2. Hearsay. (Basically). Instead, he’s just repeating stories told. The beginning of Luke admits it was written at a time when a compilation of gospels existed. Bible scholars argue about whether Matthew copied from Luke, or Luke from Mark; the truth is, if the copied from each other, they weren’t eyewitnesses.
If the writers of the gospels could be resurrected from the dead, their testimony would not be allowed in a courtroom unless they could say (and they do not in any gospel) that they witnesses the events which they describe.
3. Contradiction. If a witness contradicts another, or himself, it may be inferred he is less than truthful, and all of the testimony of that witness may be rejected. We are all familiar with the hundreds of contradictions in the bible.
4. Corroborating Evidence. In a court of law, truth is determined by considering not only what evidence is available, but alsoe by what is missing. Where is the corroborating evidence of Jesus’ existence? Why are there no writings of Jesus? Why no contemporaneous historian claims to have met Jesus? Why no physical description? Where are the Ten Commandments? Where are the Roman records of Jesus’ execution? Why is there no document supporting the Gospel’s allegation of a Jewish custom to free a prisoner on Passover? Why didn t the Jews accept Jesus? etc.
The lack of evidence is evidence. From the total lack of corroborating evidence, you infer the allegation is unsupported.
5. Circumstantial Evidence. Direct Evidence refers to things like eyewitness testimony, and to this, the standard battle cry “You can’t prove a negative” applies. You’ll never have an eyewitness to say he saw something that didn’t happen, nor will there be a DNA test to say who wasn’t at a crime scene. Circumstantial evidence is how you disprove a negative. Is the bible a product of primitive minds trying to explain the unknown, as with other myths? Has there ever been a credible story of prayer answered, or miracles occurring? Does the bible have stories of amazing technology, or does it tell of a flat earth, immobile and supported by pillars, with four corners, covered by a canopy of water? Does the bible appear plagiarized from other religions? Do the actions of the major biblical figures reflect a high code of morals, or is the god of the bible used as an excuse to rape, loot and pillage? Does Christianity attract geniuses after lengthy investigation, or does it attract more than its share of idiots, recovering drunks, and arrogant children?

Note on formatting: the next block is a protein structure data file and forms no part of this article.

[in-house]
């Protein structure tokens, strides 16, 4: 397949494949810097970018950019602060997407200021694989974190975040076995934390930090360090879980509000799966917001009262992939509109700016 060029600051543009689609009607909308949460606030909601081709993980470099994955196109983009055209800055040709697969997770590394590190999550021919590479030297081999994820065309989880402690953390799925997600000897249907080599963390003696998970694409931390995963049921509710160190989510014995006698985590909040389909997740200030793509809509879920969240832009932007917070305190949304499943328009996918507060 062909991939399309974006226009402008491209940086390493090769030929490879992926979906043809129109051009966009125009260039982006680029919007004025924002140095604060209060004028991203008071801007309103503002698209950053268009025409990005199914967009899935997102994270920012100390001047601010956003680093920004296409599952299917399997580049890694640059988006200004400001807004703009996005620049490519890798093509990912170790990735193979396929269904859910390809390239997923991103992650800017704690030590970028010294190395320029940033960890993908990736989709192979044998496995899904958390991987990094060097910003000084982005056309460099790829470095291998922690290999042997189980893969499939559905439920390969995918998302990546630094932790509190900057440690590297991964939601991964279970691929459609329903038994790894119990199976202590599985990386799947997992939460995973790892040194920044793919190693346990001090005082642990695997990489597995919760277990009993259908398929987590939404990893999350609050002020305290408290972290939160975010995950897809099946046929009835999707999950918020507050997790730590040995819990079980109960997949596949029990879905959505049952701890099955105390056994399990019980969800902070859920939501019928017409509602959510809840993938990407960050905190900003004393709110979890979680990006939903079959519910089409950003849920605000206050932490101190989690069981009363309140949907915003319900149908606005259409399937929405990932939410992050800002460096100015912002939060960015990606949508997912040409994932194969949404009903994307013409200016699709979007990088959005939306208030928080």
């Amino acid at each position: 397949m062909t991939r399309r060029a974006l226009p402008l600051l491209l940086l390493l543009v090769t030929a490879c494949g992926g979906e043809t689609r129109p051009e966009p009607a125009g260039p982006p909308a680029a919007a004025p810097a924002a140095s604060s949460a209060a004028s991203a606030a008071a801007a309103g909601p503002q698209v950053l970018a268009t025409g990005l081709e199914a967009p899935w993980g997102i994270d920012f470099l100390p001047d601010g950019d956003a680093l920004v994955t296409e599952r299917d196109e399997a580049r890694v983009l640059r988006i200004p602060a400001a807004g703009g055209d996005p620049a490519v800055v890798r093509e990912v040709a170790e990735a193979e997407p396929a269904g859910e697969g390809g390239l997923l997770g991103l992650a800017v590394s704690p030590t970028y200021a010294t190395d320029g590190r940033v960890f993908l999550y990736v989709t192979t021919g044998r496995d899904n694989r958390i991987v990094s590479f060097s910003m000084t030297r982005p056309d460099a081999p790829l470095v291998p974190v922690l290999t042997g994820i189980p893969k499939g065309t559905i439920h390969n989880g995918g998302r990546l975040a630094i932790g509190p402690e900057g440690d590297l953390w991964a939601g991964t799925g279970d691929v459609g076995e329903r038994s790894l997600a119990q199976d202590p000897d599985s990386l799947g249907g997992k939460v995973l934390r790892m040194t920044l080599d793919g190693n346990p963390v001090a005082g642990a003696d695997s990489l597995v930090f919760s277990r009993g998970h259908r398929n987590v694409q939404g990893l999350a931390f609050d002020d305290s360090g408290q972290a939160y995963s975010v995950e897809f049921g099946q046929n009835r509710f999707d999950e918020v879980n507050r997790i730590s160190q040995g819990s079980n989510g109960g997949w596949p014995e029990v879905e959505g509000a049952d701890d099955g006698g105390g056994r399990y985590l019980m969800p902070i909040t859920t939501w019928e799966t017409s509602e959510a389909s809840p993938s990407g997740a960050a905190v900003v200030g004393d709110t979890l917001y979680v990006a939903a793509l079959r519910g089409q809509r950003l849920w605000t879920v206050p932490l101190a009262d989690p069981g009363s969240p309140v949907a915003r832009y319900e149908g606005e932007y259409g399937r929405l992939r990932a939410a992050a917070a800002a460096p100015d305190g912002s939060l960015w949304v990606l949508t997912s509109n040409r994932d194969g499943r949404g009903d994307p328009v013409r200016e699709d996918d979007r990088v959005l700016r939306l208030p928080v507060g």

6. Common Knowledge. Neither judges nor juries are required to abandon their common knowledge as they enter the courtroom. Neither the Agnostic, nor the Atheist, has ever had a prayer answered. Neither has heard the voice of a god. Neither has seen a god, nor any spirit, nor anything remotely resembling one. The universe is comprised of material elements; there is no evidence of any spirit worlds. Miracles don t happen. Look around you; without exception, there are no gods.
7. Plain Old Common Sense. Is mental illness caused by demons? Will the stars fall from the sky? Do you expect that 1/3 of the ocean will turn into blood? Do you really believe 500 dead saints rose from their graves and walked into town, as Matthew tells, upon the death of Jesus? That Jonah lived for three days in a closed container of fish vomit? That 600 y.o. Noah, and his 500 y.o. sons, build a wooden boat the size of a WWII aircraft carrier, without power tools? That the Jews just let capital criminals loose on the Passover?
Courts require that juries toss out sympathy; Christians “want” to believe in a god, they “wish” they were created, but sympathy is not evidence. Toss out pre-conceived notions about a god; bias is not evidence. Religious claims, then, fail every truth test common to a courtroom.
So, you’re left with a large pile of undisputed evidence saying Christianity is bunk, being weighed against all the evidence in favor of Christianity: Nothing.
If some evidence pointed to a god, and some against, we could reason that the problem is ultimately unsoluable. On the other hand, where evidence is undisputed, we are left with no doubt: There are no gods.
These are the reasons why I’m an atheist, and not an agnostic.